13 Replies Latest reply on Dec 29, 2016 6:38 PM by Ricardo Fontes Portal

    Parallel dimensions on isometric view

    Chris Italiano

      Good Morning All,


      I am trying to create an isometric view with two dimensions that I would like to be parallel to each other. In the attached file, I would like the larger dimension to be parallel to the smaller dimension.


      I realize that this isn't necessarily proper drafting technique, but it is a visual/style change that we would like for our catalog.  Do you have any suggestions about how to achieve this?


      Thank you,


        • Re: Parallel dimensions on isometric view
          Jeremy Feist

          I believe you will need to add a sketch to the part on the bottom face (or a plane coincindent with it), use convert entities on the back edge of the block and dimension from the far edge of the post to the line from the converted entity. then you can show that dim in the drawing with the insert model item fuctionality. it will still look a bit off as the laeder will not be real close to the end of the post, but it may get you where you want to go.

          • Re: Parallel dimensions on isometric view
            Scott McFadden


            You are going to have to sketch them in and use the parallel contraint.

            Then dimension them as per your pic.


            Side note, you don't have to book mark your own post.  If you go under your discussions

            it will always be there with the most recent responses.

            • Re: Parallel dimensions on isometric view
              Denny Metcalf

              The way I do it is to create an Isometric Annotation View and then add reference dimensions marked for drawing. Then you can import them into your drawing.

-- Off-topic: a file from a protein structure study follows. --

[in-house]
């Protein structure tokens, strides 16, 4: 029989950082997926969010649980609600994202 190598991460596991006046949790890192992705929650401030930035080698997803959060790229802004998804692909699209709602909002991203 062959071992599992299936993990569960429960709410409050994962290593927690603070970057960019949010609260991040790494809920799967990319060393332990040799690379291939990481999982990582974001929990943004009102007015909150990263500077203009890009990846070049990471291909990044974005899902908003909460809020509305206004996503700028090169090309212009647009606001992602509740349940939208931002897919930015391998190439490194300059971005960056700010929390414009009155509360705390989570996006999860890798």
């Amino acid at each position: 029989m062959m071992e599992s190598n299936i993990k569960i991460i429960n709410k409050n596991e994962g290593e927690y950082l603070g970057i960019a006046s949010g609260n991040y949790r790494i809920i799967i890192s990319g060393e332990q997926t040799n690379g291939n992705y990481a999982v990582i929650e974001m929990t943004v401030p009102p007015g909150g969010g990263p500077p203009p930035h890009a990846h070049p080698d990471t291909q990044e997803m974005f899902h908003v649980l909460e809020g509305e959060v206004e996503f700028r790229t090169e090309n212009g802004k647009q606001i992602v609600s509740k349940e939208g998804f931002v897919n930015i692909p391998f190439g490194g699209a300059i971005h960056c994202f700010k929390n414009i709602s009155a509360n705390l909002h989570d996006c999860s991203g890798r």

Isometric Dimensioning.png


              It sounds like I'm in the same boat as you though. The department has been using AutoCAD for over a decade and I was brought in to migrate us to 3D modeling, they happen to have decided upon SolidWorks before I started. This wouldn't have been my first choice in software just knowing that it's sheet metal, but then especially knowing that they do not want to move away from how their drawings have always looked in the past.


              All drawings are for the most part, one isometric view with dimensions. It's all sheet metal fabrication but no thicknesses are shown. There's a lot of caveats here such as not using geometric tolerancing or utilizing ASME standards, no dimensioning of flanges and certain features but instead pointing to it and placing a note, etc. Every company does things differently so for me it's just a matter of adapting (or in this case, tearing the program apart trying to find work arounds), but some things that are simple to do in AutoCAD unfortunately take an astronomical amount of additional effort or are impossible in SolidWorks.


              Oh I should note, if you are trying to dimension sheet metal parts this way be mindful of what geometric features you use for your dimensions as flattening the part could in fact, destroy your dimensions. It's all about how SolidWorks handles these references, which usually are good enough, but in some cases leave much to be desired.